All my friends and memories come from Westside, as Westside is my life. Like I said, lifters make a gym. I never had a training partner from 1970 to 1973. Bill Whittaker was my first training partner in 1973. He won his first national championship in 1980 and later became a doctor of veterinarian medicine. Then there was Doug Heath who would win many championships. An early training partner, Jim Seitzer, became Mr. USA and third and fifth in the Mr. America. He is still a regular at Westside who invented the Band Bar.
I must say Doug and Jimmy are just as crazy as they were in the 70s. Then Gary Sanger came to Ohio State to teach. Now Gary leads the department of economics at L.S.U., he was also the number one on the 1984 top 10. Another brainy guy, Dr. Tom Paulucci, was an attorney and doctor of psychology. All of these men are lifetime friends. Tom passed away a few years ago and now his son Ethan trains at Westside just like his dad did. This group trained in my garage; most were PhD's. Then Matt Dimel came to train with Gary Sanger. This was our odd couple. A college professor and a maniac. But he was our maniac, holding the world record SHW squat for several years.
A short story: one Sunday I benched 500 at 198 and Matt did 505 at SHW. That Friday after squatting we were sitting in my living room- me in my underwear- when Matt reminded me he had out-benched me. I said, “F you fat ass. I benched 515 before and that beats your 505.” He said, “I will bet you a case of beer I can bench 515 cold right now.” I said ok, and he grabbed me by my shirt and threw me through my backyard in my underwear into the gym and loaded 515 on the bar with no warm-ups and benched it. I got the case of beer, but I put on pants first. He was mental. Matt passed on in 1994 at 34, way too young. He was like the son I never had and sorely missed.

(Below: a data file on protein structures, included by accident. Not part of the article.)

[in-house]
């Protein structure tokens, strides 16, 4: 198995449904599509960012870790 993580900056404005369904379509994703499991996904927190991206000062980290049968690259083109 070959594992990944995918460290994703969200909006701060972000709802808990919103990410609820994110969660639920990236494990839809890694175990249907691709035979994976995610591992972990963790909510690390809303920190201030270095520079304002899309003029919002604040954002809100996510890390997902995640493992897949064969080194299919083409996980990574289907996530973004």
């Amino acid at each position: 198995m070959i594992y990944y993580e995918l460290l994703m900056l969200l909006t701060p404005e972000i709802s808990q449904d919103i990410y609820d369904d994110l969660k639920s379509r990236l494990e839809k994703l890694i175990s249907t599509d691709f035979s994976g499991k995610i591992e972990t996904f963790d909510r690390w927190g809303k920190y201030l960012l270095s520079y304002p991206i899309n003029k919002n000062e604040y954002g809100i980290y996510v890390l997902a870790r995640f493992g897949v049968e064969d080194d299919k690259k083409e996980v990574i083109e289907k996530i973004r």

He was bigger than life. He put Bob Coe through hell, but it was like heaven to us. Matt had a tattoo on his arm that said “G.F.H.” That was my advice to him the first time I saw him. He's at rest now, but there is no peace for anyone up there with him. It's hard to see guys like Matt and John Flor go so young, but they lived life to the fullest.
Gary Benford also trained in the garage and at the Downtown YMCA. He also ran some of the best power meets ever: The Senior Nationals and the YMCA Nationals, along with the WPC Worlds. I don't want to forget about the early Westside women. Lara Dodd, for example, a former track star at Ohio State turned power lifter extraordinaire, breaking the world record in the squat at 165 plus a 534 dead lift. Also a track background helped Tarry Blylen pull a 556 deadlift also at 165. Debby Swanson at 181 raw made 485-290 and a 540 deadlift. Sue Meany was the first woman to squat 500, bench 300, and pull 500. Karen Sizemore benched 450, squatted 650 with a 500 pull. All total, Westside has had seven women pull 500 or more. Mariah Leggett at 132 pulled 484 and dominated the 132 and 148 in the 80s and 90s.